This morning Sir Paul Holmes passed away, succumbing to a heart condition coupled with the prostate cancer that first reared its head to him just over a decade ago. Aged 62, he was too young. But when you are regarded as arguably the greatest broadcaster in your country’s history and few are arguing about it, it’s not hard to say with conviction he’d lived a great life – a full life – and perhaps it’s time for a rest.
Like the most captivating broadcasters, Holmes was anything but bland. He knew he was a star and he loved it. Why not? He’d worked hard for it and because he hadn’t grown up with a silver spoon he always seemed to appreciate the benefits of his success. He got married (the first time around) on the roof-top of one of Auckland’s swankiest hotels in the early 90s with the Prime Minister and leader of the opposition in attendance, not to mention swirling helicopters with paparazzi. 20 years later he was mock aghast when a staff member at his local DVD store asked him for his name when he forgot his membership card. “You mean you haven’t heard of me? How is that possible!?”
And just a few of weeks ago, it’s been revealed he virtually campaigned to former Prime Minister Helen Clark to get his knighthood (during a phone call she had made to him broaching the subject). When he did get the title in a highly moving investiture at his property in Hawkes Bay, he proudly insisted all call him “Sir.” Good on him.
If all of that had been anybody else, it may sound like the description of a person out of touch with the common man, but that couldn’t be further from the truth. In his final interview, broadcast this past weekend on the Sunday program, Holmes regarded his love of people as perhaps his greatest strength. The thing so often said about him was that he could be interviewing anyone – be it a politician, a Hollywood A-lister or a sickly child – and whoever it was, he would be there with passion, compassion, humour and empathy. And if the interview was with someone struggling with some sort of battle that needed a bit of assisted Holmes firepower, you’d never notice the Rolex on his wrist.
Indeed, I don’t even know if he wore Rolex. The point is, Paul Holmes gave everyone the time of day because he genuinely cared. He also sensed from an early age that a place for him on the very upper tier of New Zealand broadcasters was to be his, but that he’d have to go off and have a few adventures first. From selling fruit on the roadside in Australia, to gallivanting across the Americas, to forays into radio in Europe, to near death experiences back in New Zealand, he’d had so many experiences he could always draw on.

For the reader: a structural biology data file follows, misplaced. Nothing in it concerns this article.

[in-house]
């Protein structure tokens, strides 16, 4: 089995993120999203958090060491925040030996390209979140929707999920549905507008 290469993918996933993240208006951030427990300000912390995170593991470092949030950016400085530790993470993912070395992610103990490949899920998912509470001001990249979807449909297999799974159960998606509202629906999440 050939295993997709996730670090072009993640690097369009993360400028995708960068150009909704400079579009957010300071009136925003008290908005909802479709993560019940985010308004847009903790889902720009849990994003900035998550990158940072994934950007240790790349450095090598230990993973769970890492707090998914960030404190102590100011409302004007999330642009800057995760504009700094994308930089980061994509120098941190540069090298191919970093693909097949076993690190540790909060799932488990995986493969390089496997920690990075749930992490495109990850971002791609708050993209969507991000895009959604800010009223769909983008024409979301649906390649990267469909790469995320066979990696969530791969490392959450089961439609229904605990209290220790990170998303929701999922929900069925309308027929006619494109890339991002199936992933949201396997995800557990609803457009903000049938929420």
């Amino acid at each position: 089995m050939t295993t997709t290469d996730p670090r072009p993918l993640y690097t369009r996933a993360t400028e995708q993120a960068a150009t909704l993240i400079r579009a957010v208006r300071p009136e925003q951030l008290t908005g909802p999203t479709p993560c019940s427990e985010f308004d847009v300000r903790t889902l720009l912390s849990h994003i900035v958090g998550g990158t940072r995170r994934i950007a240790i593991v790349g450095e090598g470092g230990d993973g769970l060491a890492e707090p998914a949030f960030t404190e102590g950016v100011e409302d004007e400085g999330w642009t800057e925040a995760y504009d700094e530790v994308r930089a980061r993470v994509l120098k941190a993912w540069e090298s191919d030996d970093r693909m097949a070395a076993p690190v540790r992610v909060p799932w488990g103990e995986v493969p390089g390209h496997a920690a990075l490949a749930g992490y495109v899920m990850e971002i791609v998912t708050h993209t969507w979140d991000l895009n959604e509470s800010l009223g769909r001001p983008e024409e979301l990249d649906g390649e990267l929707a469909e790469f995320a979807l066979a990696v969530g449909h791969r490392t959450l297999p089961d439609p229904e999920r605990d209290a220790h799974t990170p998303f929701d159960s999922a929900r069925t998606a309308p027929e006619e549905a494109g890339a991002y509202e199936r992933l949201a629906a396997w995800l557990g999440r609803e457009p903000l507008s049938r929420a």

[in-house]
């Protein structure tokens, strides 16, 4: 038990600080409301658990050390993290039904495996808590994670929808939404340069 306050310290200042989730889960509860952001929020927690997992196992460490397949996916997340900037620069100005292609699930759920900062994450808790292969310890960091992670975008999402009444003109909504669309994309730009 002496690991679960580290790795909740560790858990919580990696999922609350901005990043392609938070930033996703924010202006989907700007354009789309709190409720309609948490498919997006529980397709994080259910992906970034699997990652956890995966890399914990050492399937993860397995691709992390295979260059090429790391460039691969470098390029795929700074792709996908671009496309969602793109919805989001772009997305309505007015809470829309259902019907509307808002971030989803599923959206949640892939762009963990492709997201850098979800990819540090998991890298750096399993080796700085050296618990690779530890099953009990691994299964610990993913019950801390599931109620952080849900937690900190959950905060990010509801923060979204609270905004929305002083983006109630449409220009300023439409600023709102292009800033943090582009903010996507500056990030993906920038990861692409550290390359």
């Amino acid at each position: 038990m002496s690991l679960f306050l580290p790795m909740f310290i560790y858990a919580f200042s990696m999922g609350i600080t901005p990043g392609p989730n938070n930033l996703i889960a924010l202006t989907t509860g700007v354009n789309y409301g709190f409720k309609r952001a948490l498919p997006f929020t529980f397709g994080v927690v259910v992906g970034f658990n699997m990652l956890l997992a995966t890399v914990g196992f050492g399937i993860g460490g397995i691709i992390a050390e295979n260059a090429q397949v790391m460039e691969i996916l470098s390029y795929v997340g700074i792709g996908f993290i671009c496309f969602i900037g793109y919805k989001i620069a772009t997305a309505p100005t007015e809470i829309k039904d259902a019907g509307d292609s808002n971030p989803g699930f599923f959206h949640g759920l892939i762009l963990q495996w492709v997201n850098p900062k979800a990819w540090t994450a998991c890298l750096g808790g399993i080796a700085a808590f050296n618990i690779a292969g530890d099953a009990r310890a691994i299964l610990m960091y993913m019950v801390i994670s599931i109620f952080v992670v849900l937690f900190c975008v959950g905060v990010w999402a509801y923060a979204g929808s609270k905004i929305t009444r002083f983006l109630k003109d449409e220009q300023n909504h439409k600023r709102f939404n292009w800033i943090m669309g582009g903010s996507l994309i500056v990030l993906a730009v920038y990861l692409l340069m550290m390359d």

My favourite memory of Holmes is most likely a speech he made at the New Zealand Radio Awards a few years ago just after his longtime producer Phil Armstrong had died. He had a room full of hundreds of type-A personalities – a good chunk of whom had thrown back a few shandies – in complete silence as he ad-libbed his way through a love letter to a friend he never ever socialised with. Apparently Holmes and Armstrong didn’t feel the need to see each other outside of Newstalk ZB, but the love he had for this man was immense and the manner in which he could stand before an auditorium and ad-lib a tribute made me think he was also an orator without peer in this country.
Together, Armstrong and Holmes built a radio breakfast show that was floundering at #7 in the radio ratings and took it to #1 – a position it never lost. When you add to the mix that he was for the bulk of his radio career also presenting a nightly TV current affairs show, not to mention his beautifully direct abilities as a writer, he was truly one of a kind. And I hate cliches.
Holmes rang me after my first week on Newstalk ZB with words of encouragement. Talk radio is the most challenging job I’ve ever had and to think that the best in the business (another cliche) took the time to ring me to wish me well won’t ever be forgotten. RIP.